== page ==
You can’t outsource Respect.

One of the great pleasures of this time of year for me is the range of shows and events focused on gardens. Row after row of beautiful gardens, flowers, trees and people whose lives revolve around growing things.

There is also the pleasure of the theme that runs like a thread through these events; that of nature, growth, and craft. I find it quite humbling to visit a stand dedicated to Bonsai, and witness the dedication that has gone into creating things of outstanding beauty.

Then there are those who want to tag along in the hope of being linked to the feelings generated by those dedicated to their craft. The big banks, the corporates, the big brands.

For whatever reason, it was this area that left a real impression on me when I visited the Chatsworth Flower Show this week. Set in spectacular surroundings, in one of the most beautiful counties in the UK, it is always a pleasure.

The big brands were out in force, making their presence felt through advertising, sponsorship, and other quite “shouty” techniques. I was very aware of their presence, but felt little connection. On the other hand, there were the small businesses, unable to afford that sort of commercial noise, who relied instead on what they produce, and how they talk about it.

The craft belt business who spent ten minutes sharing the pleasure he gets from making a beautiful product locally that he sells for a fraction of the price of a product sold by a major fashion brand further down the line of stalls that is made far away by someone I’ll never meet.

The team who put on the “power of trees” exhibit that displayed a love of what they do that was tangible.

The craft cheese maker whose product has never been near a factory, and whose variations elicit joy and curiosity, not the wrath of quality control.

The maker of jeans who only makes jeans, and strives above all things to do one thing well, and has a clear goal not to become too big and lose the pleasure they get from what they make.

I think it was Margaret Thatcher who said that branding was like being a woman in politics. If you have to point out to people you are one, you’re not.

Branding is about being constant about who you are, what you do, and a dedication to who you do it for. It’s about the pleasure people get from knowing you, knowing that you know them.

Not the size of your budget, or the price you paid for the design of your logo.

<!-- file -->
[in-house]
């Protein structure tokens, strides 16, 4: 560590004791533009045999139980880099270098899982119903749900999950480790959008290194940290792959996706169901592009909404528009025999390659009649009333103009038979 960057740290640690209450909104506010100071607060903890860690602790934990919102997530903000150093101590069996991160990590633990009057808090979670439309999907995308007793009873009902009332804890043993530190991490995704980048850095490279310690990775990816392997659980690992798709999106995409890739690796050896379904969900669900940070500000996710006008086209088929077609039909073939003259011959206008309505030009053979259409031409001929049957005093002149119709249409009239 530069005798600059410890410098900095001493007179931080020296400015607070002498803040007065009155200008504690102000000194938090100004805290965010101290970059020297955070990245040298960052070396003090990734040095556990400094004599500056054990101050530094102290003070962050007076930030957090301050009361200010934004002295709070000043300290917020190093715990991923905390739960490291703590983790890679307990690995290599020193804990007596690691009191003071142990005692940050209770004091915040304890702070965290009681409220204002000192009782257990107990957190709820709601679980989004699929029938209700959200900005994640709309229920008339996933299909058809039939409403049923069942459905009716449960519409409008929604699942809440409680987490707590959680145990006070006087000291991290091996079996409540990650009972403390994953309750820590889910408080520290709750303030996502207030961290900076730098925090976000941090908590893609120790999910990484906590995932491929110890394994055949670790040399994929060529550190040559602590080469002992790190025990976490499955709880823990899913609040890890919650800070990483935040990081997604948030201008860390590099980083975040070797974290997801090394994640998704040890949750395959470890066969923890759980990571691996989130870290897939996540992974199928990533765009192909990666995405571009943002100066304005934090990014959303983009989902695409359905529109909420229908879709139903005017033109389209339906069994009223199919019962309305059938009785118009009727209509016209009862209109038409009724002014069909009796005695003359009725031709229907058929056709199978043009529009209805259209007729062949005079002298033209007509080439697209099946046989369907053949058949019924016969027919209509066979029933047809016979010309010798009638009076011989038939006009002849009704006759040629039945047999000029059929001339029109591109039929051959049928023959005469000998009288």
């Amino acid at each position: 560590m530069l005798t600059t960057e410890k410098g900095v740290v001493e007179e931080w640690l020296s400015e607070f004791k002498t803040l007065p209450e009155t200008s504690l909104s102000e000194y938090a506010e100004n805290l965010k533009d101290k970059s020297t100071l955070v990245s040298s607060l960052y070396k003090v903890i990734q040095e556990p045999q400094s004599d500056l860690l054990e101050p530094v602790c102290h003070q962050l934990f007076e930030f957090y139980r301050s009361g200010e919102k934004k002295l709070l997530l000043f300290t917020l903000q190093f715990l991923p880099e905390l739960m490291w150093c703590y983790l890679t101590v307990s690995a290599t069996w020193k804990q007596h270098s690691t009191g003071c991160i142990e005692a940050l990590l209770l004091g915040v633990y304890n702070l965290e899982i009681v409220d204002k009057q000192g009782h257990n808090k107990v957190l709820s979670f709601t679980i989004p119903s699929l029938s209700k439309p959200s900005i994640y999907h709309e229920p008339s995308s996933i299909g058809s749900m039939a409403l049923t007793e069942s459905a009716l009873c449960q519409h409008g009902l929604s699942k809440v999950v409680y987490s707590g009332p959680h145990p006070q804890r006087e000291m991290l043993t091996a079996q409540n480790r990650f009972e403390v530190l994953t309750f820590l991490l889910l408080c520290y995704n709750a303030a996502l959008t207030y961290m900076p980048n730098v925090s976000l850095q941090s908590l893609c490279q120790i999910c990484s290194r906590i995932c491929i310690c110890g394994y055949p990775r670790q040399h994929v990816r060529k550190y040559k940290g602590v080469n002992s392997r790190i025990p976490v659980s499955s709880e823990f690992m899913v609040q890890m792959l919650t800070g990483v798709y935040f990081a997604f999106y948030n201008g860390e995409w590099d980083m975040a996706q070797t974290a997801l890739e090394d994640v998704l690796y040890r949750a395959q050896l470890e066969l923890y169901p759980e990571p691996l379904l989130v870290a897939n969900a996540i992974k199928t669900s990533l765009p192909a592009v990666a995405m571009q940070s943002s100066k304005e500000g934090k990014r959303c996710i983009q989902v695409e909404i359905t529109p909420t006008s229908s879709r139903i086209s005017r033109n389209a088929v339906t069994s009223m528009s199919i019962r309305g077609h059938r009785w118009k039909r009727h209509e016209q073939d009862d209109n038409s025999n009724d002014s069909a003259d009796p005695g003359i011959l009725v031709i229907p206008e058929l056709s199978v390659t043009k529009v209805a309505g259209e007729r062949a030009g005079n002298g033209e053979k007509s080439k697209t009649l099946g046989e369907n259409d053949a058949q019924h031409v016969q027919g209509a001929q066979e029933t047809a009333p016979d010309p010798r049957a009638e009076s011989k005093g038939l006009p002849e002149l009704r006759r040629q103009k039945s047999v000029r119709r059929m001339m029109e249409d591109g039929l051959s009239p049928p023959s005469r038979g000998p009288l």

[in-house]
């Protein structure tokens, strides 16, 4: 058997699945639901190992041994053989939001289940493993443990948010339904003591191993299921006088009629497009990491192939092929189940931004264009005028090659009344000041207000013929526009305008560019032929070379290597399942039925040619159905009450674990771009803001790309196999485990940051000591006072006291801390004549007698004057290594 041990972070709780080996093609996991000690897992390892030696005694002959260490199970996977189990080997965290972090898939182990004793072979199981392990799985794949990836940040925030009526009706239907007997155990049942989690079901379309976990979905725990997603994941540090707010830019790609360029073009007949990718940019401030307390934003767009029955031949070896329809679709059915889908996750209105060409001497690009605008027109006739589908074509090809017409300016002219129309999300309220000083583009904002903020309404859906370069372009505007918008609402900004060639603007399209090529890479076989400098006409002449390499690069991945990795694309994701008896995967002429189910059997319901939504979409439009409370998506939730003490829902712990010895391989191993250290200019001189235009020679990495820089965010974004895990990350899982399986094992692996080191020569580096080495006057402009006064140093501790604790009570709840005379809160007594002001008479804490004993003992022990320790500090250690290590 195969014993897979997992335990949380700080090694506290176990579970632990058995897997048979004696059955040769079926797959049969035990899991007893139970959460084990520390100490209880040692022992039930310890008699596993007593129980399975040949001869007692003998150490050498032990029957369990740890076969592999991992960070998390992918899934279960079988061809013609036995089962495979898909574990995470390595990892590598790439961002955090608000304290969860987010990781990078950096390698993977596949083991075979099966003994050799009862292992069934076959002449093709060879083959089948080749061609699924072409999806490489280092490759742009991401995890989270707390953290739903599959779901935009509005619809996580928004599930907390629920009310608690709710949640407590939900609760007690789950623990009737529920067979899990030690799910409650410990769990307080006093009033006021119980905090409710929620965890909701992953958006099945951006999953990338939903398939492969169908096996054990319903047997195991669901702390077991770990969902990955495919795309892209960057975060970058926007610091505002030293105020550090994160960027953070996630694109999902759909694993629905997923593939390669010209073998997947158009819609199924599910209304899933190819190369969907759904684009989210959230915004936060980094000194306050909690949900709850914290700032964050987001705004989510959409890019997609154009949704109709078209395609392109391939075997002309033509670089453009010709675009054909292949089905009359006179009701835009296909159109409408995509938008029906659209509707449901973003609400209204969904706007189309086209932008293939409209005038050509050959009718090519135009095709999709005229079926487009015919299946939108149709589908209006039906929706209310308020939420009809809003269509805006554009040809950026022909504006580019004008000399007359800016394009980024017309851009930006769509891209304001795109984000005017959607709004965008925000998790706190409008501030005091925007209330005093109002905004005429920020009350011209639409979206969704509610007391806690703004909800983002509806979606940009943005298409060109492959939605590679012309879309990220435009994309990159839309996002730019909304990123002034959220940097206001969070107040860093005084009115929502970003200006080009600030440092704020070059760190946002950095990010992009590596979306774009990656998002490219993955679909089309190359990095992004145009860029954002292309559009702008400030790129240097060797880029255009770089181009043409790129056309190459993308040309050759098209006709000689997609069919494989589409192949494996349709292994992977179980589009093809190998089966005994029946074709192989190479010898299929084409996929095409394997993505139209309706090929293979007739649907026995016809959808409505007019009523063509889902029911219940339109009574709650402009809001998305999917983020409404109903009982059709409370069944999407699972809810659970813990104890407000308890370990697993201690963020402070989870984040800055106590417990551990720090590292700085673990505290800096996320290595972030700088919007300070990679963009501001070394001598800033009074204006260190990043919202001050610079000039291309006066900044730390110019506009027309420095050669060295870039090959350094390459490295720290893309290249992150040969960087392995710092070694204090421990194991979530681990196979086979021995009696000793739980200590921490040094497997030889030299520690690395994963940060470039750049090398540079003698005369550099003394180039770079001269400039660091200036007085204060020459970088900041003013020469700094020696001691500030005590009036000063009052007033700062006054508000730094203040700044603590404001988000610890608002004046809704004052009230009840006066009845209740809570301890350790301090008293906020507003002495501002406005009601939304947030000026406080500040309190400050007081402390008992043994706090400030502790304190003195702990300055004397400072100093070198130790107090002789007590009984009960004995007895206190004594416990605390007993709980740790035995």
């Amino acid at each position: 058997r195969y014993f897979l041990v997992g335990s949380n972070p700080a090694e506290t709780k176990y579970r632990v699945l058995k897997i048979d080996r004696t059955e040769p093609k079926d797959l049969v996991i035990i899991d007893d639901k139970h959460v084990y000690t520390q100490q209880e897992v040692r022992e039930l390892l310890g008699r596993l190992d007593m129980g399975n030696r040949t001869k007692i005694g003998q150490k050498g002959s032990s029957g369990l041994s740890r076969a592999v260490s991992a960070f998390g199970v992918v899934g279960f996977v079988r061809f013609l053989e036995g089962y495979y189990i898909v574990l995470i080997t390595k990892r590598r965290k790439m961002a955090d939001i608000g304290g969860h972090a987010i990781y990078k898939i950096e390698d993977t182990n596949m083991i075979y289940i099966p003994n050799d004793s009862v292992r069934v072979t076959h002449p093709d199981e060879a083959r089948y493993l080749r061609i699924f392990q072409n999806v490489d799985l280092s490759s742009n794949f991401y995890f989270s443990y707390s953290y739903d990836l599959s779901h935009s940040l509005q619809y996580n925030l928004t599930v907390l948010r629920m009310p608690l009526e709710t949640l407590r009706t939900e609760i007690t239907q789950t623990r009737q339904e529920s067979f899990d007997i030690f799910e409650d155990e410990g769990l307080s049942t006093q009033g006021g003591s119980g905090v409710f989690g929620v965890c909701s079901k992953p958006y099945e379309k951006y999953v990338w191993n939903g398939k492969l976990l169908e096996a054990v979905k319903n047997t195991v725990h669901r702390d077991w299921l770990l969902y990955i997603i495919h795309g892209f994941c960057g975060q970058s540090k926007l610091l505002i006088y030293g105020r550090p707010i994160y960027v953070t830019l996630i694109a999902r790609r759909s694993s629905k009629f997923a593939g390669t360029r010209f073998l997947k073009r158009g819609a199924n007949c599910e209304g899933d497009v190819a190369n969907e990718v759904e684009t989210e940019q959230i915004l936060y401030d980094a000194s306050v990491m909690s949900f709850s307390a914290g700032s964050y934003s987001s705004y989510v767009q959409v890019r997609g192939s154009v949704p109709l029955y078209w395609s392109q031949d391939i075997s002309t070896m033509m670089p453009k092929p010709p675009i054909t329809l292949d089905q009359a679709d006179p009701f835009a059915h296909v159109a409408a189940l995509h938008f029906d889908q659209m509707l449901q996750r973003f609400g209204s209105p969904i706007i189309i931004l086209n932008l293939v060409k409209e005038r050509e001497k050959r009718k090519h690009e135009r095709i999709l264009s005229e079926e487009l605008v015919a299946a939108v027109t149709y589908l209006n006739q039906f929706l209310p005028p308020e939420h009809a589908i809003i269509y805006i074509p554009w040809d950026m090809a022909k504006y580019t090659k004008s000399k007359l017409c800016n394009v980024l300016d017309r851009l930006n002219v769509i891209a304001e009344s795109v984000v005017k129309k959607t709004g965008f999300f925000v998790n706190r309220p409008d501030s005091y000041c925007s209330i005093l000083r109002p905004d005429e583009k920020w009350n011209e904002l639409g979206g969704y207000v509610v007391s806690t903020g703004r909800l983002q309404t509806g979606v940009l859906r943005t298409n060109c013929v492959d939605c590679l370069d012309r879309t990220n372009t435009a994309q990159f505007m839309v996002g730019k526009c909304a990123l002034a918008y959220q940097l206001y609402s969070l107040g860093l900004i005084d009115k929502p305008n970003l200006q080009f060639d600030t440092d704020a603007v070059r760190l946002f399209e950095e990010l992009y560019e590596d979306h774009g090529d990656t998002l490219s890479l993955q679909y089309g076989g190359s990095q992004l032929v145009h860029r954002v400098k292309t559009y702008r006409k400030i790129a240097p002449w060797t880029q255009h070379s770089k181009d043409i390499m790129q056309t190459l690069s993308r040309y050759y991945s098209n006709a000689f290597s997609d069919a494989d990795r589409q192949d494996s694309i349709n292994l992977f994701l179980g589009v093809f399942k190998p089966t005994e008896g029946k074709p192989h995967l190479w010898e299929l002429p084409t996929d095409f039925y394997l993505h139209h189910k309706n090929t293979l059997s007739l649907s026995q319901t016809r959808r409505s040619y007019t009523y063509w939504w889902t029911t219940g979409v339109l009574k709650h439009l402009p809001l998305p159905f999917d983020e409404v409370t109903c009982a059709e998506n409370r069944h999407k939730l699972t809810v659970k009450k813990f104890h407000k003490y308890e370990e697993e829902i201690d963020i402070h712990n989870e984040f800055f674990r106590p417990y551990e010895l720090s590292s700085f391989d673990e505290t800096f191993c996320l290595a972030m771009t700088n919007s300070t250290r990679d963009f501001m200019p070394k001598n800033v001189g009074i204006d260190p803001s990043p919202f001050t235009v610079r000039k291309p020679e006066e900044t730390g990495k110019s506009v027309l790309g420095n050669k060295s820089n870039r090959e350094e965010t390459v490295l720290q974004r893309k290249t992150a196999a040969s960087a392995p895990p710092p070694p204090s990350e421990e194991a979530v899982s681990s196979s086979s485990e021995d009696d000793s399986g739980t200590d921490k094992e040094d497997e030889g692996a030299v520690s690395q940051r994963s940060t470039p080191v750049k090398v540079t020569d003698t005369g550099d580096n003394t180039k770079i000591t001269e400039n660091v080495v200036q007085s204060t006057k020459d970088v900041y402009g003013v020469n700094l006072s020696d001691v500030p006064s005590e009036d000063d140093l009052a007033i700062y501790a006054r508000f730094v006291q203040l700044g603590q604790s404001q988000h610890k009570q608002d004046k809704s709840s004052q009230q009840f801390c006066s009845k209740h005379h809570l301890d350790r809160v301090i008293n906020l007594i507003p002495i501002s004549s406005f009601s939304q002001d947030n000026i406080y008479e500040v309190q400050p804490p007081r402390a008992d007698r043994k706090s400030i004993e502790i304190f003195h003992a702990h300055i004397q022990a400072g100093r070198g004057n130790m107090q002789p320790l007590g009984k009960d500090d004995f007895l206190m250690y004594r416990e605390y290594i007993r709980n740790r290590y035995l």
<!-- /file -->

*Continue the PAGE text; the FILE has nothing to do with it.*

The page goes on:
The Brands that make you smile have little ego.

Brands that matter make themselves felt even if their marketing spend is invisible.

People who try to brand by tagging along are plain to see.

You can’t outsource respect.


Generally speaking, it seems that most of the posts we see on business or personal growth fall into two categories; therapeutic, or instructional.

The therapeutic works on the basis that we’re somehow not good enough, that we’re flawed, failing and need help.

The instructional works on the basis that we’re insufficiently trained; that we need to be taught, by those who are better than us.

Both have their place, up to a point, but only if we believe the purpose of our life is to fulfil others requirements of us.

If, on the other hand the purpose of our lives is to use the unique gifts we have been given, the unique perspectives we hold, the intent we have for our lives to use them to leave the world a better place than we find it, then they don’t.

Our lives have an expiration date. Between now and then, we have a choice to make.

How does that really work?

One of my vivid memories from school is calculus. Sitting in rows trying to keep up. Getting marks for being able to replicate what was going up on the Board.

The trouble was, I could do it, but didn’t really understand it. I couldn’t pull it apart and play with it. Be intimate with it. I could pass the exam, but was a mechanic with it, not an engineer, or an artist. But it did the job, I got the grades and moved on. I regret that – maths is a beautiful subject that I’m only getting to grips with now – a long time on. Learning to play with it.

With the change that we’re in, the skills we have learned will become obsolete at an accelerating rate. A little like software that’s just been updated.

The artist who codes it though, the person who understands how how it works, who can play with it, who can create from first principles, will thrive.

Learning keeps you current. Understanding gives you freedom.